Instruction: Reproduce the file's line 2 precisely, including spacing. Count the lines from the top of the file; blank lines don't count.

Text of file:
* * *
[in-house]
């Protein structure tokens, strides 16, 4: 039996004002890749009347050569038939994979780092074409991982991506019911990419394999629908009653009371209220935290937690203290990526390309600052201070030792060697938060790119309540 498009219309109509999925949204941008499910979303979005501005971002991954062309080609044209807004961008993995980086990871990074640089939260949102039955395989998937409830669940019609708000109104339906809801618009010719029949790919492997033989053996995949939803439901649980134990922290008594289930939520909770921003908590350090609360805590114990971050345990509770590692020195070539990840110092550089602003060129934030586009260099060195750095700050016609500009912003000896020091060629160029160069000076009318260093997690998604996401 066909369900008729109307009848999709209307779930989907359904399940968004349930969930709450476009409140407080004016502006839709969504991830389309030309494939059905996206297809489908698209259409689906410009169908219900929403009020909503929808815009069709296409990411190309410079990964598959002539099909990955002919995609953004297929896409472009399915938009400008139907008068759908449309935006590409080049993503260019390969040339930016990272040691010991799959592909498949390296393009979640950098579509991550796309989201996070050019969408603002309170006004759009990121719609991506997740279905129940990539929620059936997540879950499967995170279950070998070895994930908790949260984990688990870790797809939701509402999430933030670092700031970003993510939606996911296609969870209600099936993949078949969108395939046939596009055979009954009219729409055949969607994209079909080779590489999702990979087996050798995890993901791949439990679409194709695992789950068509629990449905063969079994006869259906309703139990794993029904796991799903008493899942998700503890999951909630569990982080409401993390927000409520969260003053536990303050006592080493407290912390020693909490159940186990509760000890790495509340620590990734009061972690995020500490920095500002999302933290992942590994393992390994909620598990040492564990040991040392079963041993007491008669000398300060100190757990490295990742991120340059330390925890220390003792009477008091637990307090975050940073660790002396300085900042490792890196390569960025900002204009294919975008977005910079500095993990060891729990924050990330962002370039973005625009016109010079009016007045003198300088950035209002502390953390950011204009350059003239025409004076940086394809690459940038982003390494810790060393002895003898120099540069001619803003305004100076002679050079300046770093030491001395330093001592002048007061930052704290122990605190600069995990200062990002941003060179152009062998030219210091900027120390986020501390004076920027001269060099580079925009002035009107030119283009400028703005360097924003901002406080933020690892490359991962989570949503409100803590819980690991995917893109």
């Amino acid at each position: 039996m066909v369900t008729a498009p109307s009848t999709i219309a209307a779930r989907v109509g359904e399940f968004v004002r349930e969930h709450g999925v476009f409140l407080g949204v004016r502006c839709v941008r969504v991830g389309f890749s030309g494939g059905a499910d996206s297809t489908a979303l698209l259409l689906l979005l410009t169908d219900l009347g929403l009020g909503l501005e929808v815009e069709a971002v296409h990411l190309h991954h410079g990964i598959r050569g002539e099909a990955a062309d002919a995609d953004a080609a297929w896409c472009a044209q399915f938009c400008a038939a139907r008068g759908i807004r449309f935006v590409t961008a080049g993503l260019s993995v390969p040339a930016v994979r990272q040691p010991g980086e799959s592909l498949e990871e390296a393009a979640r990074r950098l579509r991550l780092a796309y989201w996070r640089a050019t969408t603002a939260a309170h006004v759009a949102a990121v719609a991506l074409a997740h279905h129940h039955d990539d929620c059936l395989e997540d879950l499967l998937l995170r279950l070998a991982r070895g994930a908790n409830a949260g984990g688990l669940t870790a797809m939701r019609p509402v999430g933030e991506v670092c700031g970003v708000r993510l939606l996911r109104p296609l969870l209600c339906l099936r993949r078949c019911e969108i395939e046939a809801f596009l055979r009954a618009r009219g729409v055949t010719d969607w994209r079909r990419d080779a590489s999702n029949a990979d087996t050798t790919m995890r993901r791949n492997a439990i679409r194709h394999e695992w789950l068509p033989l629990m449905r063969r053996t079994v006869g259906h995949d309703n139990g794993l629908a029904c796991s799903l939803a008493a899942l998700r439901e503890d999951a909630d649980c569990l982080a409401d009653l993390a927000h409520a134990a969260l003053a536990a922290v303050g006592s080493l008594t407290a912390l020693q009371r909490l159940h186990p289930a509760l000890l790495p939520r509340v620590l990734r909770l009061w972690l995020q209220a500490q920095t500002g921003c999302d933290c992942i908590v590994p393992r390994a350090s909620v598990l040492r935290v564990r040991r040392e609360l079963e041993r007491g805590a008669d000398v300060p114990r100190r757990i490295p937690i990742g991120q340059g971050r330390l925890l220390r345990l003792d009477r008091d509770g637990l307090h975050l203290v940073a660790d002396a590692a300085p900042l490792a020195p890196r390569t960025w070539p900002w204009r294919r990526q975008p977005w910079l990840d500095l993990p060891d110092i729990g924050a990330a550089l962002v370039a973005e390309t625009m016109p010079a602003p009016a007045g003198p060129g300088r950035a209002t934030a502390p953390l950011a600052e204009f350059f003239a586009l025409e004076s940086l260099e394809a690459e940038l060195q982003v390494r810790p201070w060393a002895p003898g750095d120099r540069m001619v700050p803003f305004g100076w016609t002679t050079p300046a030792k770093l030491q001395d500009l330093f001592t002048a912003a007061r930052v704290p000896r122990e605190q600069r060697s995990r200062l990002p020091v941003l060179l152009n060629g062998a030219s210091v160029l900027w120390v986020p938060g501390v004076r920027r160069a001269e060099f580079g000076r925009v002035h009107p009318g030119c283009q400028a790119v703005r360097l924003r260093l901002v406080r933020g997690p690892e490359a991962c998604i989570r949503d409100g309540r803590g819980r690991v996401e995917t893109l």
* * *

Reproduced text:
């Protein structure tokens, strides 16, 4: 039996004002890749009347050569038939994979780092074409991982991506019911990419394999629908009653009371209220935290937690203290990526390309600052201070030792060697938060790119309540 498009219309109509999925949204941008499910979303979005501005971002991954062309080609044209807004961008993995980086990871990074640089939260949102039955395989998937409830669940019609708000109104339906809801618009010719029949790919492997033989053996995949939803439901649980134990922290008594289930939520909770921003908590350090609360805590114990971050345990509770590692020195070539990840110092550089602003060129934030586009260099060195750095700050016609500009912003000896020091060629160029160069000076009318260093997690998604996401 066909369900008729109307009848999709209307779930989907359904399940968004349930969930709450476009409140407080004016502006839709969504991830389309030309494939059905996206297809489908698209259409689906410009169908219900929403009020909503929808815009069709296409990411190309410079990964598959002539099909990955002919995609953004297929896409472009399915938009400008139907008068759908449309935006590409080049993503260019390969040339930016990272040691010991799959592909498949390296393009979640950098579509991550796309989201996070050019969408603002309170006004759009990121719609991506997740279905129940990539929620059936997540879950499967995170279950070998070895994930908790949260984990688990870790797809939701509402999430933030670092700031970003993510939606996911296609969870209600099936993949078949969108395939046939596009055979009954009219729409055949969607994209079909080779590489999702990979087996050798995890993901791949439990679409194709695992789950068509629990449905063969079994006869259906309703139990794993029904796991799903008493899942998700503890999951909630569990982080409401993390927000409520969260003053536990303050006592080493407290912390020693909490159940186990509760000890790495509340620590990734009061972690995020500490920095500002999302933290992942590994393992390994909620598990040492564990040991040392079963041993007491008669000398300060100190757990490295990742991120340059330390925890220390003792009477008091637990307090975050940073660790002396300085900042490792890196390569960025900002204009294919975008977005910079500095993990060891729990924050990330962002370039973005625009016109010079009016007045003198300088950035209002502390953390950011204009350059003239025409004076940086394809690459940038982003390494810790060393002895003898120099540069001619803003305004100076002679050079300046770093030491001395330093001592002048007061930052704290122990605190600069995990200062990002941003060179152009062998030219210091900027120390986020501390004076920027001269060099580079925009002035009107030119283009400028703005360097924003901002406080933020690892490359991962989570949503409100803590819980690991995917893109």